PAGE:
My wife’s mother recently asked me for financial advice. She has some investments from the sale of a home and cottage several years ago and wondered if she should keep her money in cash investments or start giving it to her children.
As the husband of one of her children, I was a bit conflicted.
While a few elderly people have personal tax and financial advisers, most do not. If anyone in the family breaches the subject of money, it can appear self-serving or offensive and lead to family tensions. Estate planning done over Mother’s Day dinner with all of the opinions in the family present is risky business.
There are some simple things to keep in mind when it comes to estate planning. You don’t know what tomorrow might bring, so you have to maintain some financial independence. It doesn’t take long in an acute-care hospital or home to run up substantial costs, so there need not be any rush to dispose of assets.
Many elderly worry about estate taxes, believing if they give things to their children early, they’ll reduce taxes upon death. But, in fact, in Canada, there is no direct tax on estates. There is a probate fee in most provinces, around two per cent of the estate value, and there are situations where capital gains taxes can be applied.
Upon death, the assets that make up an estate are deemed to have been sold or cashed out. For example, any funds in a RRIF or RRSP are rolled into income for that year and subject to taxes. Any stocks or real estate that are not a prime residence are deemed to have been sold at fair market value, even if they are passed along, in a will, to anyone other than a spouse. If that fair market value is higher than the original cost of the properties, then there is a capital gains tax on the difference.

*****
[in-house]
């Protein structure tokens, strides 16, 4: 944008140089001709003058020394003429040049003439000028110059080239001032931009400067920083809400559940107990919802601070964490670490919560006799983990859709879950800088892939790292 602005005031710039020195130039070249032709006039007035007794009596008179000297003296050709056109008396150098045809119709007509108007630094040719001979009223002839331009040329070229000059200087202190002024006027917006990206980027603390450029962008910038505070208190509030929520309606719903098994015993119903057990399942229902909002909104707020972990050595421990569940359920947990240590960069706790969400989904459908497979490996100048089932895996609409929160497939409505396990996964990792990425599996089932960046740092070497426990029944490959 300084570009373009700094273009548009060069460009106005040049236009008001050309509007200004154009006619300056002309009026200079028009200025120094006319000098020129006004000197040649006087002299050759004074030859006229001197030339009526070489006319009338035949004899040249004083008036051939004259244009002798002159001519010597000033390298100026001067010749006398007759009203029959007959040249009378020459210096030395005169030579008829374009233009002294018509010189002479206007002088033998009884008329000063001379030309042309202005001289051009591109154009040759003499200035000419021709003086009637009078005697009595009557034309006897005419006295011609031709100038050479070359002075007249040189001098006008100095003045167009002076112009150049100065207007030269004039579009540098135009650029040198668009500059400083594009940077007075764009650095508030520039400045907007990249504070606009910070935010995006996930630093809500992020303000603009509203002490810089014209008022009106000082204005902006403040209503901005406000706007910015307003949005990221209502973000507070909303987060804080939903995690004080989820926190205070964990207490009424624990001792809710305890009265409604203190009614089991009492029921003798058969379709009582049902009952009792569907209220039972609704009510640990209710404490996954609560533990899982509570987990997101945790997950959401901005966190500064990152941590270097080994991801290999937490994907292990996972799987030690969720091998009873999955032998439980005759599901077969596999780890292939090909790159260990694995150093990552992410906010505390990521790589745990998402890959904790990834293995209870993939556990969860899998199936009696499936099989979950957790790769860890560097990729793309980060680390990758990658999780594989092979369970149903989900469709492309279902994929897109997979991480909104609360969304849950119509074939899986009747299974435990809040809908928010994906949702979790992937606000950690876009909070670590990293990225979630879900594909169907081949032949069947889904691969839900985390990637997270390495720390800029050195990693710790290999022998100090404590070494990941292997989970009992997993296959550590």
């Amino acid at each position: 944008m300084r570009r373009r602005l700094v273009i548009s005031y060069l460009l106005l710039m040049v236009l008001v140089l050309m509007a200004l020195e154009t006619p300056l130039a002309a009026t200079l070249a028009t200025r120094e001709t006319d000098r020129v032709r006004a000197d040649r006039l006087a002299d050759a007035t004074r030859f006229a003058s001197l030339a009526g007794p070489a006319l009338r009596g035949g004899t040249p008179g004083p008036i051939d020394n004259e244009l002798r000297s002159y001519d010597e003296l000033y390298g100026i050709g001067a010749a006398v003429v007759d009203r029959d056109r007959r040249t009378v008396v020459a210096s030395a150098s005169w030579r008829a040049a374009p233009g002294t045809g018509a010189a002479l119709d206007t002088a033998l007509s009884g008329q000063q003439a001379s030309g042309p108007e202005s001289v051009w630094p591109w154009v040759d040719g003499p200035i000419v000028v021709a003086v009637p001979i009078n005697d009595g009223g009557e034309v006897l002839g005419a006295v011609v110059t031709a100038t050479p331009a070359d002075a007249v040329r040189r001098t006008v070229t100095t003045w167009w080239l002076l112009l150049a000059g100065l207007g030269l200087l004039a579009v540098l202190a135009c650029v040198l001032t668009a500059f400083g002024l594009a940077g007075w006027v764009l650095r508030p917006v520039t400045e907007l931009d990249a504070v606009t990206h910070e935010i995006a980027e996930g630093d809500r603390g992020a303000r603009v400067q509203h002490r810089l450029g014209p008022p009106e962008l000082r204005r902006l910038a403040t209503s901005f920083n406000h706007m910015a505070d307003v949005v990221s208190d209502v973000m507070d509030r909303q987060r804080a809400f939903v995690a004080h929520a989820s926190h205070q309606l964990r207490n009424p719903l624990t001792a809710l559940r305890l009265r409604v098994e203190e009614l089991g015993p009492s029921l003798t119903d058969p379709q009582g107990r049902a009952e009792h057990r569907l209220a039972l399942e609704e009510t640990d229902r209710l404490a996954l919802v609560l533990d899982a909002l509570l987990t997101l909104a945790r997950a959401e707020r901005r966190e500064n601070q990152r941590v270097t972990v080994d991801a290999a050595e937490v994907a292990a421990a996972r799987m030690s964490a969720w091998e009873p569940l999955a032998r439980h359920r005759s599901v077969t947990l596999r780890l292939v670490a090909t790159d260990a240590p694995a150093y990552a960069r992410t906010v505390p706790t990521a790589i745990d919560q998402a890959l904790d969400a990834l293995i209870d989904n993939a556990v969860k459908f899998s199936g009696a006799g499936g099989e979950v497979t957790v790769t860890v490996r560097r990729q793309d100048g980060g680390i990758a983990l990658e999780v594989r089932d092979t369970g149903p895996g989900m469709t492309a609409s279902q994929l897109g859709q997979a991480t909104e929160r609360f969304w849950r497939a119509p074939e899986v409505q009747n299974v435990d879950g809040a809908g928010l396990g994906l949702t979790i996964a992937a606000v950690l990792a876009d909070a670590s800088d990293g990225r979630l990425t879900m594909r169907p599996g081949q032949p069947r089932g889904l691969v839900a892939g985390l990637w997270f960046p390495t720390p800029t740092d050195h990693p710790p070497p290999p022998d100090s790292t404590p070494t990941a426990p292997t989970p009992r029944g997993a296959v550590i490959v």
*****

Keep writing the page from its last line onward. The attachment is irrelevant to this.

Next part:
It’s important to note that there is no tax on a principal residence, so a home can be passed into the estate, or on to a child or other relative, with no capital gains taxes applying.
It’s important for the elderly to understand this concept so that they can determine when to begin disbursing money to family members or if they need to do so at all. In other words, unless there is some complexity to their asset mix (in which case they usually have some financial advisors to help them), there is no tax advantage to early distribution and no tax penalty to an estate.
There are, of course, advantages to family members if unneeded financial assets can be distributed early and perhaps lighten their own mortgage or debt loads. Again, in Canada, you can give away as much money as you wish in a year, to anyone you wish, not just relatives, with no tax implications for either the giver or receiver.
Should you share the wealth? Once you have taken into account what money you might need to support your lifestyle, and perhaps account for some long-term care later in life, if there’s still money to spare, then it’s really a personal decision, not one that should be driven by tax fears. For the majority, such decisions will be fairly simple and not necessitate much technical advice. But if you have items that might have a capital gains issue, then it is always best to get some professional advice.
And you might want to avoid son-in-laws.
Graham Hookey writes on education, parenting and eldercare (email@example.com).